Say the word “menopause” and you might create extreme fear. Night sweats, hot flashes, mood swings, and even depression are all symptoms of this very common, and generally inevitable, issue. Menopause affects most women over the age of 50, and is more clearly defined once a woman has stopped menstruating for at least one year. Along with the loss of menstruation comes a decline of hormones—specifically, estrogen and progesterone, as Dr. Andrew Weil notes here. Some women experience similar symptoms during perimenopause, which generally occurs a decade earlier, but for the purposes of this article, we’ll focus on menopause.
Unfortunately, what we think of as the time for menopause may last far longer than we’re comfortable with. In fact, a recent study conducted at the Mayo Clinic suggested that a large number of women experience menopausal symptoms, like hot flashes, well into their 60s, 70s, and even 80s.
This can be tremendously frightening news if you’re a woman just approaching menopause now. How can you live through several decades of uncomfortable heat, sweat, and general discomfort? While it may be tempting to try pharmaceuticals, many come with extremely unpleasant side effects that are often worse than the original issue. Luckily, plant medicine is generally much safer and oftentimes just as, if not more, effective than its chemical counterpart. Struggling to get through menopause? Try these natural alternatives to learn that there is, in fact, hope through menopause.
Believe it or not, how you approach menopause can help or hinder some of the symptoms you experience. Seeing it as the loss of fertility and youthfulness can make it harder to cope with your changing body. Dr. Weil explains, “If menopause is seen as simply the natural transition to the next phase of life, it can be readily accepted and more easily handled.”
Phytoestrogens are plant-based estrogen that are readily available in soy foods. A high consumption of soy foods can have a negative effect on premenopausal women because of their tendency to add too much estrogen to the body; in turn, this can increase the risk for polycystic ovarian syndrome among other issues, as this article explains. Fortunately, phytoestrogens may be able to reduce the risk of certain cancers in menopausal women. Until further research comes out, look to less-processed soy foods like tempeh, tofu, and edamame. Go organic to avoid genetically modified soy foods and aim to enjoy some 2-3 times each week.
Black cohosh is a member of the buttercup family, but looks more like a grain-based plant with a long flowering stem dotted with round, white flowers. Black cohosh was used with widespread frequency by Native Americans, who introduced it to Europeans. Since then, it is often used as a treatment for anxiety, rheumatism, sore throat, and, more importantly for this article’s purposes, menopausal symptoms. A 2004 study demonstrated that black cohosh had positive effects on menopausal systems without creating estrogen-like effects in the body. For exact dosages, consult your natural health practitioner.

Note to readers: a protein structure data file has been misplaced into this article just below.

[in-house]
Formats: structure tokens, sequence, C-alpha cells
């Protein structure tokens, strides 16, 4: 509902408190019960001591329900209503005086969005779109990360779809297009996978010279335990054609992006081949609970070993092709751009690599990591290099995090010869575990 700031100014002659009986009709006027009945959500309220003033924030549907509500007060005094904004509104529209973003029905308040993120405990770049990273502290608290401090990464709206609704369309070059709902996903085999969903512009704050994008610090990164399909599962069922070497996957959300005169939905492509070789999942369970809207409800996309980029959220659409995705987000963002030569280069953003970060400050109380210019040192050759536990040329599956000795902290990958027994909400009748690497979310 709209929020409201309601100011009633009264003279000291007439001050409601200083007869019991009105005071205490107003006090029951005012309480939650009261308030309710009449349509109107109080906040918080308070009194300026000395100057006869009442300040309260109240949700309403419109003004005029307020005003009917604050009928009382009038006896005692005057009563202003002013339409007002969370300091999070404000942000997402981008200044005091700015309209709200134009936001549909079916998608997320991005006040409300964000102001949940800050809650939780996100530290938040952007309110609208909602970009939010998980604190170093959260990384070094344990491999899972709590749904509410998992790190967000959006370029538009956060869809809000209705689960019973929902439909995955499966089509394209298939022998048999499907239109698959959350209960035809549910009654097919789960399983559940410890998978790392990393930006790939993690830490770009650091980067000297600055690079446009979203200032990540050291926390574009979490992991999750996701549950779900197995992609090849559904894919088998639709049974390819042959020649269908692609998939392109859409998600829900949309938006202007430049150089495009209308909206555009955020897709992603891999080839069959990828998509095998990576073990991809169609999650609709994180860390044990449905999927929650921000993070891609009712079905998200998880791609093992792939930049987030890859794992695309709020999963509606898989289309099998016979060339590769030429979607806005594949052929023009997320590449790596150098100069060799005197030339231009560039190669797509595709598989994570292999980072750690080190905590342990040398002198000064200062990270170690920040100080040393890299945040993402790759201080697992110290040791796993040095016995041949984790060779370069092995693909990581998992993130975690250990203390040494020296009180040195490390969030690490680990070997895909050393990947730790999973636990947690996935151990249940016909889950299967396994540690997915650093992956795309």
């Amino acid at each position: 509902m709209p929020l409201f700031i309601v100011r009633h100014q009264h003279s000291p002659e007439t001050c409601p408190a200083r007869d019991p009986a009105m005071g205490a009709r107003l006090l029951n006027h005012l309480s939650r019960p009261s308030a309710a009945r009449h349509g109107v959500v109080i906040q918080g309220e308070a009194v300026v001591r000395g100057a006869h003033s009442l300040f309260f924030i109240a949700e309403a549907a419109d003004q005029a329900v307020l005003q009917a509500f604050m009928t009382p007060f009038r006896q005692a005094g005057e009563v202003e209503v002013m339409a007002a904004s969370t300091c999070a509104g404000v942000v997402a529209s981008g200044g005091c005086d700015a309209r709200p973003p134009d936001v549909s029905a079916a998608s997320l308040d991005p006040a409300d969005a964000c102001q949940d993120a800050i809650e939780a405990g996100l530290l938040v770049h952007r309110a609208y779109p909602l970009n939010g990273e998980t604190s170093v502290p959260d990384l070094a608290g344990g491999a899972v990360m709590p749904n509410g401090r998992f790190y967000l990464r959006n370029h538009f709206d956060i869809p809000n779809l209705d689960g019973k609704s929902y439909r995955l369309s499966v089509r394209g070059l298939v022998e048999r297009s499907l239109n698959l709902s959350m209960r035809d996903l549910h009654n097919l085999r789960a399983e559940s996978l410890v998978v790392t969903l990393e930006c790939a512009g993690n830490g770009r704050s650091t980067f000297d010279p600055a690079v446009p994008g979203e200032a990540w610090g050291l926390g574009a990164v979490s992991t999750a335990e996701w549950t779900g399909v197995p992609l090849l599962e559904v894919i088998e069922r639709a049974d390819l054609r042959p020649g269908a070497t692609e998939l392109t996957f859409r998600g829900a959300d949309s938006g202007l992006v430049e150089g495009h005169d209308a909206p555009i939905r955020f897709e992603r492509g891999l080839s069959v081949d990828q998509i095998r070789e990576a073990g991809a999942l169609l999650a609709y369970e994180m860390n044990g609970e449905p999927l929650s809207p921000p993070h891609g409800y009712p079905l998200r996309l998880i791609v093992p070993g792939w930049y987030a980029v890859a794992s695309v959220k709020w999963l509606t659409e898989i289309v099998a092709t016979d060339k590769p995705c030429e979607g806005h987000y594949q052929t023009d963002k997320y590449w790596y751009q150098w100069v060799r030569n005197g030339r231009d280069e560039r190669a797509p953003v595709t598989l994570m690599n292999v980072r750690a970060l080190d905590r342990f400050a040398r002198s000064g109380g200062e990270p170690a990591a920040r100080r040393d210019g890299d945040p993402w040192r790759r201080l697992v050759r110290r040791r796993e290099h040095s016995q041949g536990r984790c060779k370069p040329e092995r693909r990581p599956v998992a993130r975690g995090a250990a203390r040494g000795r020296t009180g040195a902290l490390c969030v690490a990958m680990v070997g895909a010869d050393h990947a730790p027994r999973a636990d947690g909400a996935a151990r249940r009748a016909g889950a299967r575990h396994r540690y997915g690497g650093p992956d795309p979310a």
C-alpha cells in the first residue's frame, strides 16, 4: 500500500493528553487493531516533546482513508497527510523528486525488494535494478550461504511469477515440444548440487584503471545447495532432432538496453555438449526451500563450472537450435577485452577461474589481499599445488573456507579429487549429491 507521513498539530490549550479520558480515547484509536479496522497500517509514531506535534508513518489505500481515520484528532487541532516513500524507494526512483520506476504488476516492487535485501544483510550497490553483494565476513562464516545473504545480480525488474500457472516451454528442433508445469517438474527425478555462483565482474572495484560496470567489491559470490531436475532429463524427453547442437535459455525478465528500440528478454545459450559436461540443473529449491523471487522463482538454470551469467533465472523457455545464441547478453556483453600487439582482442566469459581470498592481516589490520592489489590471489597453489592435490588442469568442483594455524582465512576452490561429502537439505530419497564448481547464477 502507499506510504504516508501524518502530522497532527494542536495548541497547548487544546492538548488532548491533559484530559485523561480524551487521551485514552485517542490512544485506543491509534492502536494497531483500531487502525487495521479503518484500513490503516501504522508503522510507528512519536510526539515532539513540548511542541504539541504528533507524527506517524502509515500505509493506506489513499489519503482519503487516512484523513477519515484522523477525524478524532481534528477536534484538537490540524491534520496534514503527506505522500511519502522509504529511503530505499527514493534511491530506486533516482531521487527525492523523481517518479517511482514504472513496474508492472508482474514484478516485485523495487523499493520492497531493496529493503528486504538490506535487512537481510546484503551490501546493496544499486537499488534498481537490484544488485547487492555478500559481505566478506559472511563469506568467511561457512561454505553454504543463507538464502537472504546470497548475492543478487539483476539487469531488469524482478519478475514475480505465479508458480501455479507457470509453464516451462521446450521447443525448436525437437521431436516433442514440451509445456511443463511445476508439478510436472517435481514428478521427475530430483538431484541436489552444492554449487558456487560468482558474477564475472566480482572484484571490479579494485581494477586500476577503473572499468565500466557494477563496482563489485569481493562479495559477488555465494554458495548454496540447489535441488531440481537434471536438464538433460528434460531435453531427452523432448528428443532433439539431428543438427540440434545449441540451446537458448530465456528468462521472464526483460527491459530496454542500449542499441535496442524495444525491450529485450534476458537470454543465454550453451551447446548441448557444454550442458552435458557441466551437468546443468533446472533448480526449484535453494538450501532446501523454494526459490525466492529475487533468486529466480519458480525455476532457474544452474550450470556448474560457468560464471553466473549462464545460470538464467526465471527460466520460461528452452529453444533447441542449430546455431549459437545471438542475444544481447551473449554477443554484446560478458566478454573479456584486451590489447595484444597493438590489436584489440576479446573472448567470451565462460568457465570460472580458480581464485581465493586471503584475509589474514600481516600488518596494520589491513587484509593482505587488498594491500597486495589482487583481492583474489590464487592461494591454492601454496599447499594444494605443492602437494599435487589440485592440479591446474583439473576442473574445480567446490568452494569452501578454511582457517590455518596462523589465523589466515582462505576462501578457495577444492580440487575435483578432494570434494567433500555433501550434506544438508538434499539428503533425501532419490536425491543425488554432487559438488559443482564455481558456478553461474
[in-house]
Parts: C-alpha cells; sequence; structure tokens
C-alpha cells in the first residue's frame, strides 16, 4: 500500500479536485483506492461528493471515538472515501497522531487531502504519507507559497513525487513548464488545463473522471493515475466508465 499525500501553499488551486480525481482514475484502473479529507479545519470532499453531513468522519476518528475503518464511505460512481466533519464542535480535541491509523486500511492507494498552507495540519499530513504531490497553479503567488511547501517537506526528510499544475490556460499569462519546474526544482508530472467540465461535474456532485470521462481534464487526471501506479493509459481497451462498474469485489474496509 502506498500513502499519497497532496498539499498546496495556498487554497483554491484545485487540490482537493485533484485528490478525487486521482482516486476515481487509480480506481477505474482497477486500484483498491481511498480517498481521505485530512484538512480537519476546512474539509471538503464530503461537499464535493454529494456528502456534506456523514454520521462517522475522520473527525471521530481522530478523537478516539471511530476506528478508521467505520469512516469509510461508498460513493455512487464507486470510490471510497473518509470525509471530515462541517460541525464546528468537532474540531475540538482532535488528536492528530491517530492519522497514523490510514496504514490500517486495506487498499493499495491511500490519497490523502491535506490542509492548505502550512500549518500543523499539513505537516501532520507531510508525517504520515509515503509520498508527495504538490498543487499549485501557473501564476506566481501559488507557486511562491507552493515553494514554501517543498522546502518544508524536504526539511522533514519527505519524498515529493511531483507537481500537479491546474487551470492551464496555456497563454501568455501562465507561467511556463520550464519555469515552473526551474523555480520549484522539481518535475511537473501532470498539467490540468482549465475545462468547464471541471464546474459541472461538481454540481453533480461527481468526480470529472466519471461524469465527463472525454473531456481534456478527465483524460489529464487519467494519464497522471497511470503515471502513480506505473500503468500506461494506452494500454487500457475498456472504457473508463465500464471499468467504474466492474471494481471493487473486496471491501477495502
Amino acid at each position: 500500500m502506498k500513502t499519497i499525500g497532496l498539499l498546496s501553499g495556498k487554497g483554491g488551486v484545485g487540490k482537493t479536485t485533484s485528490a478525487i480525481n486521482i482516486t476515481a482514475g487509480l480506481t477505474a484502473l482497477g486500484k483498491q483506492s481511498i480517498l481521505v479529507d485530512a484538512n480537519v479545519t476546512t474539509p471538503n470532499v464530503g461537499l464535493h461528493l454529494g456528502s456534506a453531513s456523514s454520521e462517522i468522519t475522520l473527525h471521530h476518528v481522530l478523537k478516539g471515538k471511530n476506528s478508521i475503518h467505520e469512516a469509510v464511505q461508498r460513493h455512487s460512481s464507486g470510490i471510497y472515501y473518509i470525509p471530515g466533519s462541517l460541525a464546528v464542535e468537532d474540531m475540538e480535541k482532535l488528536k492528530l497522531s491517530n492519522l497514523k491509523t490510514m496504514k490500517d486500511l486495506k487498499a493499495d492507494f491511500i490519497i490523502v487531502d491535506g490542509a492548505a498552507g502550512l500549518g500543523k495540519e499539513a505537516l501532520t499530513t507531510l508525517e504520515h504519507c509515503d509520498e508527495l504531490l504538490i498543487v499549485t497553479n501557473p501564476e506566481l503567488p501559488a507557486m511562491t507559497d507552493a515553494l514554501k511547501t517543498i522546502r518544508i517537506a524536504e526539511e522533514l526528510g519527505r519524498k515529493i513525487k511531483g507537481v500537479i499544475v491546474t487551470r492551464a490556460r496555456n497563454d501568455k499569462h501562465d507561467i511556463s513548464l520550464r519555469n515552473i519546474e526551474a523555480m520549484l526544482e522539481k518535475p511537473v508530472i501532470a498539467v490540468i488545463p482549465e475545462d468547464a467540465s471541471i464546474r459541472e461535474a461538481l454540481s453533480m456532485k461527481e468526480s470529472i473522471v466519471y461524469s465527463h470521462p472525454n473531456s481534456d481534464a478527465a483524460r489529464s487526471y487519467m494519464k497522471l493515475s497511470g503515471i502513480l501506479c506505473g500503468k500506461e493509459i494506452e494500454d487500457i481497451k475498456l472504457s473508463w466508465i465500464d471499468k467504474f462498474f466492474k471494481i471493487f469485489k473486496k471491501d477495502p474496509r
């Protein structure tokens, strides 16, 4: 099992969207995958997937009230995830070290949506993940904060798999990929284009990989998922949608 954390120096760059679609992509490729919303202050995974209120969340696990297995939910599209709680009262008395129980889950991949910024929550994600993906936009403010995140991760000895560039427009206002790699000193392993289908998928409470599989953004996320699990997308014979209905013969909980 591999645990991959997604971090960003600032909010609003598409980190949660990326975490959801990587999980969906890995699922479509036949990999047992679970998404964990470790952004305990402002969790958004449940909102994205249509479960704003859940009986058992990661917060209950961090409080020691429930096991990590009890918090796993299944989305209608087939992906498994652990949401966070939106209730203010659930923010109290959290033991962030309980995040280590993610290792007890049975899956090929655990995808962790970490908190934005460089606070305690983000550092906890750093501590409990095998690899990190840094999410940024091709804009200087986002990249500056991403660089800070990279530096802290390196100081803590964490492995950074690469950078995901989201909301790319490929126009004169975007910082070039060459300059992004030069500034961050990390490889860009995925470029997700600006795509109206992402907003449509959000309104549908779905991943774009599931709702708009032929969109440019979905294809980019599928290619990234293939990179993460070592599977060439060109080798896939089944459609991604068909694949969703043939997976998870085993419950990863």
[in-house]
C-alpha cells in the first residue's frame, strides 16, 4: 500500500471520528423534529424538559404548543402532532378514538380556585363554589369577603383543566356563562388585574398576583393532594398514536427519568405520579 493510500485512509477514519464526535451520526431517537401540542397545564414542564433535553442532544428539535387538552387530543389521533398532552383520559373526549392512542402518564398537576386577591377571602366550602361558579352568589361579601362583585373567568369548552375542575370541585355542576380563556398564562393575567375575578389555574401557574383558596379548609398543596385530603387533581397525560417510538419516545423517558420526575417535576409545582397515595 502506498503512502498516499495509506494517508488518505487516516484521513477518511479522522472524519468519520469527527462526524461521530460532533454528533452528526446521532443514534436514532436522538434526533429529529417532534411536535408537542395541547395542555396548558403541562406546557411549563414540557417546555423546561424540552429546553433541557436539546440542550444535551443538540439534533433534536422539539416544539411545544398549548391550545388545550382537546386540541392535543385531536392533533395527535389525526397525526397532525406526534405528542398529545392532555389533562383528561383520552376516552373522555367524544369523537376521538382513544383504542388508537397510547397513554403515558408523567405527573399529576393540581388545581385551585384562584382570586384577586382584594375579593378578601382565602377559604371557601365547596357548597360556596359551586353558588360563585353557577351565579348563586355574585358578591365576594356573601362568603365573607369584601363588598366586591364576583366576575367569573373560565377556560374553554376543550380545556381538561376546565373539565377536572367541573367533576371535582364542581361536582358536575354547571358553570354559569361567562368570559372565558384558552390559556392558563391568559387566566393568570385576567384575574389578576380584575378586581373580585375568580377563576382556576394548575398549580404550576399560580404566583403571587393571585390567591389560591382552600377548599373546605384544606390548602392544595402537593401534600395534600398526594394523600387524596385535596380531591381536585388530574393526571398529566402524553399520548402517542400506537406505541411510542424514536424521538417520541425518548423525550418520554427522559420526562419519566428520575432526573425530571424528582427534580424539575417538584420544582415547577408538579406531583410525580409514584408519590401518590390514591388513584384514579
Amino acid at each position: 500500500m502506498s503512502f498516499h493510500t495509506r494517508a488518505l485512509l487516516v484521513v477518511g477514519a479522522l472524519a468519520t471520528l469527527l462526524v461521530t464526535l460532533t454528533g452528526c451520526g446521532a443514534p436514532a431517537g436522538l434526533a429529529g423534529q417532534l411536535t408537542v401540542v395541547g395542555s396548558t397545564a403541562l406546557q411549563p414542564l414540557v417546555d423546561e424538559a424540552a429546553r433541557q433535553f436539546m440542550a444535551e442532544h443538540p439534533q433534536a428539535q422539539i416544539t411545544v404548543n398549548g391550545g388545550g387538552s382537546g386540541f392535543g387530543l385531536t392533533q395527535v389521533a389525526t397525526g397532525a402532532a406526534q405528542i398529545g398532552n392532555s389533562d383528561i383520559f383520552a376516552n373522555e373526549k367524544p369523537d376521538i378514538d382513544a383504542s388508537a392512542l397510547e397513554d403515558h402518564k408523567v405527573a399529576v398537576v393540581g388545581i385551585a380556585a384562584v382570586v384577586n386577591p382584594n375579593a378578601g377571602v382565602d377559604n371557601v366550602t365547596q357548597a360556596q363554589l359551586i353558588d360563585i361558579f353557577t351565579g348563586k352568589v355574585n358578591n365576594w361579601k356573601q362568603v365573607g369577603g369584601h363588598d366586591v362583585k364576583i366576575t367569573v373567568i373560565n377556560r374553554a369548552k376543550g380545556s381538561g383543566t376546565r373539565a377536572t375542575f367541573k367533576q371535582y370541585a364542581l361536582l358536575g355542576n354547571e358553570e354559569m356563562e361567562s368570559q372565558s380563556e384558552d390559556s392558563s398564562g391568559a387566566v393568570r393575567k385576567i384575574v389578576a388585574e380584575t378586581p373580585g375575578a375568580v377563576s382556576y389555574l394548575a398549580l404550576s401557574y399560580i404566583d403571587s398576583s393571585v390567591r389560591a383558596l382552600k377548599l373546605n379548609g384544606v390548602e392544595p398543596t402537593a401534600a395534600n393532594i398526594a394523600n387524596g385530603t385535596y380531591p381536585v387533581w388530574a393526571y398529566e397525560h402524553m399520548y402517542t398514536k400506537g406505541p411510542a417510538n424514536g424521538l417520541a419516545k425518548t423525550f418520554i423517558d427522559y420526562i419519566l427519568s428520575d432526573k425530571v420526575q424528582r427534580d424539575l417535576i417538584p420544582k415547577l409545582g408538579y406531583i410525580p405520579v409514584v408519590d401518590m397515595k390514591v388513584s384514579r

Evening Primrose Oil
Evening primrose oil is great externally (it’s often used as a treatment for eczema) and it’s proving to be just as positive internally, too. Evening primrose is a sunny plant with bright yellow flowers. Native to North America, evening primrose oil, generally taken in capsule form, is most often used as a way to reduce hot flashes in menopausal women. A 2013 study demonstrated a decrease in intensity of hot flash attacks while a more recent 2018 study compared black cohosh to evening primrose oil in its ability to reduce hot flashes. While evening primrose oil worked well, black cohosh seemed to better reduce menopausal symptoms. Still, it’s worth trying evening primrose oil for hot flashes, too.
Chasteberry, also known as vitex, is fantastic at reducing PMS symptoms. Luckily, it works well to also reduce side effects of menopause, too. A 2009 study concluded that vitex can aid in reducing menopausal symptoms, while an earlier 2002 study demonstrated that vitex as an essential oil may be even more effective. To start, consult with your health care practitioner about the ideal dosage for your symptoms.
B-vitamins are often lacking for those of us who eat a diet with fish and meat, and a lack of vitamins like B12 are an even bigger problem for those who are vegan and vegetarian. Along with helping us convert the food we eat into energy we can use, B-vitamins can also help to reduce stress, and thus may be useful for those struggling with menopause. A simple B-complex can be beneficial, but look to get in good amounts of eggs, fish, and poultry or, if vegan, nutritional yeast or soy foods.
Have you experienced menopausal symptoms? What do you do to cope? Let us know in the comments below!